Entertainment, Media Helping LA's Struggling Office Sector Limp Along
In September, Netflix signed a 171K SF office lease in Burbank with plans to install its first dedicated animation studio at the property. The streaming giant initially planned to lease 150K SF, but it added on 21K SF more in the largest lease of the year to date, CoStar reports.
The coronavirus made 2020 a deeply lackluster year for office space, but the fact that the biggest lease of the year is an entertainment client served to highlight how the sector’s performance has been a bright spot on an otherwise dreary office landscape.
Workers in the film and television industry are considered essential in California, though they are required to follow public health protocols. Filming during the coronavirus pandemic has been expensive and logistically complicated when it’s been possible at all, but it is happening.
Fueled by that demand, most entertainment tenants didn’t give up space even when LA production was shut down during the first couple of months of the pandemic, said Jennifer Frisk, senior managing director of Newmark’s Downtown Los Angeles office.
Some asked for rent relief from studio landlords early on in the pandemic, but Frisk said she didn’t know of any studios that granted relief.
Production offices and studio space, like soundstages where filming happens, are two different types of space that the entertainment industry relies on. In some cases, like in the planned expansion of Hollywood’s Sunset Gower studios, they are built together on one lot.
Another big entertainment-related lease in the LA area was in Santa Clarita, where LA North Studios leased a roughly 114K SF industrial building. LA North Studios plans to convert the building, which is part of a larger complex developed by Trammell Crow and Clarion Partners, into a soundstage that should be up and running by early 2021.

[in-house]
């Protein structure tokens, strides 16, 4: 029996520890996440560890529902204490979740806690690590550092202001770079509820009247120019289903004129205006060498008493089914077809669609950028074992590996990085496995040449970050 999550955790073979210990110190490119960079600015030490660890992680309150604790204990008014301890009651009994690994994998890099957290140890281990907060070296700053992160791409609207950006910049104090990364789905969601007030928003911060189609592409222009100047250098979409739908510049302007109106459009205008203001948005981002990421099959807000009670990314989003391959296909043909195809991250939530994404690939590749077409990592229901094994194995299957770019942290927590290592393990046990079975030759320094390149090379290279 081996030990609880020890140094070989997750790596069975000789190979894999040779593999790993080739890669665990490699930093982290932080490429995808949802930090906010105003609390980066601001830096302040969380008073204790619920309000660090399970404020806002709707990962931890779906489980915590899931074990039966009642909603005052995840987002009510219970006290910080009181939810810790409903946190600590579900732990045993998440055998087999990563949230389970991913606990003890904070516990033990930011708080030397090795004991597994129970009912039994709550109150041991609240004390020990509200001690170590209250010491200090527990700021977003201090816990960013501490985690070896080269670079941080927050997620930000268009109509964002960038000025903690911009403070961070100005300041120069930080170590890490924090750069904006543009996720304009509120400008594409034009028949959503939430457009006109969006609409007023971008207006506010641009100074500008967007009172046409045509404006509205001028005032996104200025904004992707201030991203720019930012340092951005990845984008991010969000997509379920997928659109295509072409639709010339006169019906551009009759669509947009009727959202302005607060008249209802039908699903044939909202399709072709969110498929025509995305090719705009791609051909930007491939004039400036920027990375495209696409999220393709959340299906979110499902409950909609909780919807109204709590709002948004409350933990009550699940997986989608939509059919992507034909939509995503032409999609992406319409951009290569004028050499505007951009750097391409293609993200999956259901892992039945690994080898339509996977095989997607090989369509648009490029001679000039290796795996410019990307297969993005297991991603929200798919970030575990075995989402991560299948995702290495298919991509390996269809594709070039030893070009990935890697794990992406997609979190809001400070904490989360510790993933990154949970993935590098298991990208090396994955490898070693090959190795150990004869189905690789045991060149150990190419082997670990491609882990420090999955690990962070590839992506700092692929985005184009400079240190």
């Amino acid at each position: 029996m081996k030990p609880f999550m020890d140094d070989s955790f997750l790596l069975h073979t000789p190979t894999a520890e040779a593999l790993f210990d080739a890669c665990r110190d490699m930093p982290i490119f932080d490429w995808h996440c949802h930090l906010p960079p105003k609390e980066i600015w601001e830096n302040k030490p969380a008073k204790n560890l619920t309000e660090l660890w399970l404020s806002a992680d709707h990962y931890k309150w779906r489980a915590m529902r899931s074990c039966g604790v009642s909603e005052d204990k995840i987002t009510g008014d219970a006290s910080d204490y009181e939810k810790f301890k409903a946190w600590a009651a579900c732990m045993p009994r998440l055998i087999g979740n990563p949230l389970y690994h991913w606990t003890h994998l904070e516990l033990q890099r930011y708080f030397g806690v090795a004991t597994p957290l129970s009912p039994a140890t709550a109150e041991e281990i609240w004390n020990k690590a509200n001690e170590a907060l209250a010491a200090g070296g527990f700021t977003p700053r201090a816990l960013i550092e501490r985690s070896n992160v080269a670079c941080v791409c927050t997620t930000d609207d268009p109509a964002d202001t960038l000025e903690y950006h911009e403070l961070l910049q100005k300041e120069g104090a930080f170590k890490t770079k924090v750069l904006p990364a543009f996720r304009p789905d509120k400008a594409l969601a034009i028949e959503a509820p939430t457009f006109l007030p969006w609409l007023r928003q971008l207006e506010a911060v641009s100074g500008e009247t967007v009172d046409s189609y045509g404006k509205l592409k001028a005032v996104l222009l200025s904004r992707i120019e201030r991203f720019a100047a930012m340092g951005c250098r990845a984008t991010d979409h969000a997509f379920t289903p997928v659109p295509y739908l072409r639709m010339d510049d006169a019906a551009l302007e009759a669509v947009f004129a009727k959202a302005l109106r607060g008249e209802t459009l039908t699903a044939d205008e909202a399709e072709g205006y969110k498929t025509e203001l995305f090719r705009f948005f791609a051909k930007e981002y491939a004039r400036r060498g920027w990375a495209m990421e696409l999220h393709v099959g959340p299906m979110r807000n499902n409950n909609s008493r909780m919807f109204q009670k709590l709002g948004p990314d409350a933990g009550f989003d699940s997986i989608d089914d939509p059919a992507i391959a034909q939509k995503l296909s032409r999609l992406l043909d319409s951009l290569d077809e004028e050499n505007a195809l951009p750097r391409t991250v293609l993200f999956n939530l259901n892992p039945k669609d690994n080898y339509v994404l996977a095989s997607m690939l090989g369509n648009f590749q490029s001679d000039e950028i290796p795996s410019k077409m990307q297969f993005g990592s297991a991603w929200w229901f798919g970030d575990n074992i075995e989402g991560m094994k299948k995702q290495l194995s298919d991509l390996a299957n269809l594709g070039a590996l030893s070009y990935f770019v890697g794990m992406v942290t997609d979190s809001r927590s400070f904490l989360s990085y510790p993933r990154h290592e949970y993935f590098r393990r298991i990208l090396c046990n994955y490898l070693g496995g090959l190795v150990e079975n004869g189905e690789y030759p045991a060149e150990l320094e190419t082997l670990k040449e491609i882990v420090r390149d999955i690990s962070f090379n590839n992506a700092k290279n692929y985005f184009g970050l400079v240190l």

“All of our sound stages are fully committed, and this expansion allows us to meet our clients’ needs today and into the future," LA North Studios co-founders Anthony Syracuse and John Prabhu said in a statement announcing the lease.
Entertainment-focused development is also forging ahead in the pandemic.
Blackstone Group announced in November that it was teaming up with Worthe Real Estate Group to move forward on a 500K SF office project in Burbank aimed squarely at entertainment tenants. It is one of the largest office developments moving ahead this year, The Wall Street Journal reported.
“Our business comes down to identifying themes we believe in, and then finding ways to invest in those themes,” Blackstone Head of Real Estate in the Americas Nadeem Meghji told Bisnow in August. “Content creation is a megatrend, and there has been explosive growth in both the demand for content and the spend among traditional media companies and the big film studios.”
The entertainment office market was relatively good this year, but it wasn’t anywhere near as strong as recent, non-pandemic years, when companies like Netflix and Amazon leased entire buildings or studio complexes before they even opened their doors, Freiberg said. And the need to compete among entertainment giants and optimism about the future of entertainment and media in LA isn’t enough to totally pull up its office market.
The year will end with the office sector deteriorating “at an accelerated pace,” according to CoStar. Vacancy is above 12%, which is in line with the last economic downturn, and sublease space is hitting record highs.
Hudson Pacific Properties’ Sunset Gower Studios expansion, which would add a 15-story office tower and two soundstages, secured a critical approval this month from the city's planning commission. This project, too, is a joint venture with Blackstone, which bought a 49% stake in three of Hudson Pacific’s studios over the summer.
Though the Sunset Gower plans were initially submitted in 2017, the continued push forward on the project shows that developers are still bullish on entertainment uses moving, said JLL’s Michael Freiberg, who works with entertainment and creative industry clients.
“The demand is still there,” Freiberg said.